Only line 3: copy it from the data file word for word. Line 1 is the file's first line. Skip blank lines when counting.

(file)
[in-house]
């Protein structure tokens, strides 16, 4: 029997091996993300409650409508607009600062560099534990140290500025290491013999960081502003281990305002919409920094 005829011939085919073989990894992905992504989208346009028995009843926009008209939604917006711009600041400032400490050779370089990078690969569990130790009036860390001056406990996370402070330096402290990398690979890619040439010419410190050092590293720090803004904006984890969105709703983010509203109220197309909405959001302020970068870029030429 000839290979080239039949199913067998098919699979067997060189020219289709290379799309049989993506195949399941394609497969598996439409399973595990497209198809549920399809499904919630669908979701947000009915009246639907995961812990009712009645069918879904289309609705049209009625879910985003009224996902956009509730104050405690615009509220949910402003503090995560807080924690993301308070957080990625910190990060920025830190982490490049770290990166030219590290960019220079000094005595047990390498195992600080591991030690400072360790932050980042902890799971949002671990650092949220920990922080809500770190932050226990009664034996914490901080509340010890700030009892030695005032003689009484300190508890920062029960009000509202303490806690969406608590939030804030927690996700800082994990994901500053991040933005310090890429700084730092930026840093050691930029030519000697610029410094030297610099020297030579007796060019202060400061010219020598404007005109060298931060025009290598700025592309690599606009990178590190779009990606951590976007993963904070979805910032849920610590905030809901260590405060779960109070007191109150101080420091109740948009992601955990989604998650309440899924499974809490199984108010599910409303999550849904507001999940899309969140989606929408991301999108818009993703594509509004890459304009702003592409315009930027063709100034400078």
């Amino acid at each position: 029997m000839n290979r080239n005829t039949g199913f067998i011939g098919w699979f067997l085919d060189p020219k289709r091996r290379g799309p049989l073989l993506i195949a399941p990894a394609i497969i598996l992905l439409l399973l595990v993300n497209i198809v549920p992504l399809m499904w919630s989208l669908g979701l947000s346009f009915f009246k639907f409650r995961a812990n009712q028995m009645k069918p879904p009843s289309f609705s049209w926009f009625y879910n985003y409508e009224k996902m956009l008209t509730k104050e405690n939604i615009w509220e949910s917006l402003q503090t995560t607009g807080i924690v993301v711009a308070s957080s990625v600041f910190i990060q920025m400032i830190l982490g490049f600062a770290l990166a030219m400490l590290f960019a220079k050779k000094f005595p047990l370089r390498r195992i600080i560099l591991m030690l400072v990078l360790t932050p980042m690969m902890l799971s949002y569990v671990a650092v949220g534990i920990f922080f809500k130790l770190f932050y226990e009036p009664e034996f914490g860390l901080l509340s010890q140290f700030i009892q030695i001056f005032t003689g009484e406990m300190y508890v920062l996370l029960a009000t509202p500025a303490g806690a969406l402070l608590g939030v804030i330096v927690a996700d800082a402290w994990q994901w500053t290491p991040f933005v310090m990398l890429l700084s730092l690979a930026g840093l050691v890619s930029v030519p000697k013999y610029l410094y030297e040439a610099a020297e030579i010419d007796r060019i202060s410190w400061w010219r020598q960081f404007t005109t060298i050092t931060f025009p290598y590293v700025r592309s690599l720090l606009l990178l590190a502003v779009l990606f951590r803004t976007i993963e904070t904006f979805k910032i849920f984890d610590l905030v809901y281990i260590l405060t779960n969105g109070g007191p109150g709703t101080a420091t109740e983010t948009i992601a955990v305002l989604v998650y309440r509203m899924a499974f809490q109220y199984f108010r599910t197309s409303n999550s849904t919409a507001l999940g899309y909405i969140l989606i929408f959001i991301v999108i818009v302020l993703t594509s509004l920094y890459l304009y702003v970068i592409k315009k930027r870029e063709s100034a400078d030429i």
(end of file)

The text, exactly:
């Amino acid at each position: 029997m000839n290979r080239n005829t039949g199913f067998i011939g098919w699979f067997l085919d060189p020219k289709r091996r290379g799309p049989l073989l993506i195949a399941p990894a394609i497969i598996l992905l439409l399973l595990v993300n497209i198809v549920p992504l399809m499904w919630s989208l669908g979701l947000s346009f009915f009246k639907f409650r995961a812990n009712q028995m009645k069918p879904p009843s289309f609705s049209w926009f009625y879910n985003y409508e009224k996902m956009l008209t509730k104050e405690n939604i615009w509220e949910s917006l402003q503090t995560t607009g807080i924690v993301v711009a308070s957080s990625v600041f910190i990060q920025m400032i830190l982490g490049f600062a770290l990166a030219m400490l590290f960019a220079k050779k000094f005595p047990l370089r390498r195992i600080i560099l591991m030690l400072v990078l360790t932050p980042m690969m902890l799971s949002y569990v671990a650092v949220g534990i920990f922080f809500k130790l770190f932050y226990e009036p009664e034996f914490g860390l901080l509340s010890q140290f700030i009892q030695i001056f005032t003689g009484e406990m300190y508890v920062l996370l029960a009000t509202p500025a303490g806690a969406l402070l608590g939030v804030i330096v927690a996700d800082a402290w994990q994901w500053t290491p991040f933005v310090m990398l890429l700084s730092l690979a930026g840093l050691v890619s930029v030519p000697k013999y610029l410094y030297e040439a610099a020297e030579i010419d007796r060019i202060s410190w400061w010219r020598q960081f404007t005109t060298i050092t931060f025009p290598y590293v700025r592309s690599l720090l606009l990178l590190a502003v779009l990606f951590r803004t976007i993963e904070t904006f979805k910032i849920f984890d610590l905030v809901y281990i260590l405060t779960n969105g109070g007191p109150g709703t101080a420091t109740e983010t948009i992601a955990v305002l989604v998650y309440r509203m899924a499974f809490q109220y199984f108010r599910t197309s409303n999550s849904t919409a507001l999940g899309y909405i969140l989606i929408f959001i991301v999108i818009v302020l993703t594509s509004l920094y890459l304009y702003v970068i592409k315009k930027r870029e063709s100034a400078d030429i």